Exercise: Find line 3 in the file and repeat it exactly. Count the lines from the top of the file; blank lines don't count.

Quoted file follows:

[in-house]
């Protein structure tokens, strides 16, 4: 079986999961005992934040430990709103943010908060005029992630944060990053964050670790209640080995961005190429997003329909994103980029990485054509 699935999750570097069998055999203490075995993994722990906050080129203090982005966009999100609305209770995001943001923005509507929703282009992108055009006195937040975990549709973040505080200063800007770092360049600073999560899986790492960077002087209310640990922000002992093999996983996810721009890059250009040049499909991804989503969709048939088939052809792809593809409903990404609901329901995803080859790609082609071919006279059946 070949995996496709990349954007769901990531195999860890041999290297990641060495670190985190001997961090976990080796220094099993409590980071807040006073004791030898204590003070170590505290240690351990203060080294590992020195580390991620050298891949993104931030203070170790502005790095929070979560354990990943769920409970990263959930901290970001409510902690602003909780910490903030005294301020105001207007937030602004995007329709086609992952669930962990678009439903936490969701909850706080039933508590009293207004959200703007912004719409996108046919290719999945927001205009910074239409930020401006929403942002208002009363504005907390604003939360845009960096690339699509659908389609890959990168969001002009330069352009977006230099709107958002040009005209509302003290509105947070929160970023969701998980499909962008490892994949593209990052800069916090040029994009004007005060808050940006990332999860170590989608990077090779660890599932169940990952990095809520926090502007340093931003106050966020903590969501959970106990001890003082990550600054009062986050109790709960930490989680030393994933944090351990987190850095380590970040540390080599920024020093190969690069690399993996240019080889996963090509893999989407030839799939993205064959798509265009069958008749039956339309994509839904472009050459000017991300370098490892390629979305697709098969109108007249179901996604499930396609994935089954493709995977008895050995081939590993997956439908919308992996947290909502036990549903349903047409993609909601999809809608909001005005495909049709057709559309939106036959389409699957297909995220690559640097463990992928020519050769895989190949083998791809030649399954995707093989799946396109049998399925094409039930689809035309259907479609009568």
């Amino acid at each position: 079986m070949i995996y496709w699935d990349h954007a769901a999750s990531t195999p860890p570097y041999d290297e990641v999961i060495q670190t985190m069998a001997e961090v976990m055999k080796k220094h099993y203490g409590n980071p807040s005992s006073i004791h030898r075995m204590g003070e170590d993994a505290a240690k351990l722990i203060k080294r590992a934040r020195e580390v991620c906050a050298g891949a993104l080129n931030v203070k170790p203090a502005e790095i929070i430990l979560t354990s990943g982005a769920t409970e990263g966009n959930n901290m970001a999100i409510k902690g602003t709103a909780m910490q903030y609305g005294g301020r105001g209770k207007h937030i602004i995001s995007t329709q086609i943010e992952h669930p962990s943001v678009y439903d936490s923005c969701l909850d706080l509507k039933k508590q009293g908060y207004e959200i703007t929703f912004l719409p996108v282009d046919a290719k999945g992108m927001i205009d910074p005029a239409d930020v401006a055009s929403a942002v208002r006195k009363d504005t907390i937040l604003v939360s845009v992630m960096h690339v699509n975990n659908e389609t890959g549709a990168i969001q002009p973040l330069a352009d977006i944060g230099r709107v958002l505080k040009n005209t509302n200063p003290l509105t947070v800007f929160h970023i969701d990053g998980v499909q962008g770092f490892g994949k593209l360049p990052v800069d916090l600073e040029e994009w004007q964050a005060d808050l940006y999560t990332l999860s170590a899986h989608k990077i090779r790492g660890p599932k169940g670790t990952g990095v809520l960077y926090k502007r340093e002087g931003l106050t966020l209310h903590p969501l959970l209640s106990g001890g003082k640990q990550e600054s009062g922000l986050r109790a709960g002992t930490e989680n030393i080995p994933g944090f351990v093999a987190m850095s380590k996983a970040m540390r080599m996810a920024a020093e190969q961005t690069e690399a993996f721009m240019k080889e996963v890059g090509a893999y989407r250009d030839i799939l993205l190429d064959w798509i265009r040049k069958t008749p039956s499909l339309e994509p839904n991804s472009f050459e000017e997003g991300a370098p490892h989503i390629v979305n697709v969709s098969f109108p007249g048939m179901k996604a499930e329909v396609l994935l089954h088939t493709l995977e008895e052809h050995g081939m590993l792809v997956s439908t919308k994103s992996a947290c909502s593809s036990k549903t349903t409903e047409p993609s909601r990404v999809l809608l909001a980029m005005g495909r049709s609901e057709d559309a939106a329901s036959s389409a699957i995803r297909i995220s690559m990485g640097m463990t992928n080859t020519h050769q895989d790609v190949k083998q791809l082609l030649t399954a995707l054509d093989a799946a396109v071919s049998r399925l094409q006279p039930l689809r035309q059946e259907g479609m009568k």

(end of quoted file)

């Amino acid at each position: 079986m070949i995996y496709w699935d990349h954007a769901a999750s990531t195999p860890p570097y041999d290297e990641v999961i060495q670190t985190m069998a001997e961090v976990m055999k080796k220094h099993y203490g409590n980071p807040s005992s006073i004791h030898r075995m204590g003070e170590d993994a505290a240690k351990l722990i203060k080294r590992a934040r020195e580390v991620c906050a050298g891949a993104l080129n931030v203070k170790p203090a502005e790095i929070i430990l979560t354990s990943g982005a769920t409970e990263g966009n959930n901290m970001a999100i409510k902690g602003t709103a909780m910490q903030y609305g005294g301020r105001g209770k207007h937030i602004i995001s995007t329709q086609i943010e992952h669930p962990s943001v678009y439903d936490s923005c969701l909850d706080l509507k039933k508590q009293g908060y207004e959200i703007t929703f912004l719409p996108v282009d046919a290719k999945g992108m927001i205009d910074p005029a239409d930020v401006a055009s929403a942002v208002r006195k009363d504005t907390i937040l604003v939360s845009v992630m960096h690339v699509n975990n659908e389609t890959g549709a990168i969001q002009p973040l330069a352009d977006i944060g230099r709107v958002l505080k040009n005209t509302n200063p003290l509105t947070v800007f929160h970023i969701d990053g998980v499909q962008g770092f490892g994949k593209l360049p990052v800069d916090l600073e040029e994009w004007q964050a005060d808050l940006y999560t990332l999860s170590a899986h989608k990077i090779r790492g660890p599932k169940g670790t990952g990095v809520l960077y926090k502007r340093e002087g931003l106050t966020l209310h903590p969501l959970l209640s106990g001890g003082k640990q990550e600054s009062g922000l986050r109790a709960g002992t930490e989680n030393i080995p994933g944090f351990v093999a987190m850095s380590k996983a970040m540390r080599m996810a920024a020093e190969q961005t690069e690399a993996f721009m240019k080889e996963v890059g090509a893999y989407r250009d030839i799939l993205l190429d064959w798509i265009r040049k069958t008749p039956s499909l339309e994509p839904n991804s472009f050459e000017e997003g991300a370098p490892h989503i390629v979305n697709v969709s098969f109108p007249g048939m179901k996604a499930e329909v396609l994935l089954h088939t493709l995977e008895e052809h050995g081939m590993l792809v997956s439908t919308k994103s992996a947290c909502s593809s036990k549903t349903t409903e047409p993609s909601r990404v999809l809608l909001a980029m005005g495909r049709s609901e057709d559309a939106a329901s036959s389409a699957i995803r297909i995220s690559m990485g640097m463990t992928n080859t020519h050769q895989d790609v190949k083998q791809l082609l030649t399954a995707l054509d093989a799946a396109v071919s049998r399925l094409q006279p039930l689809r035309q059946e259907g479609m009568k």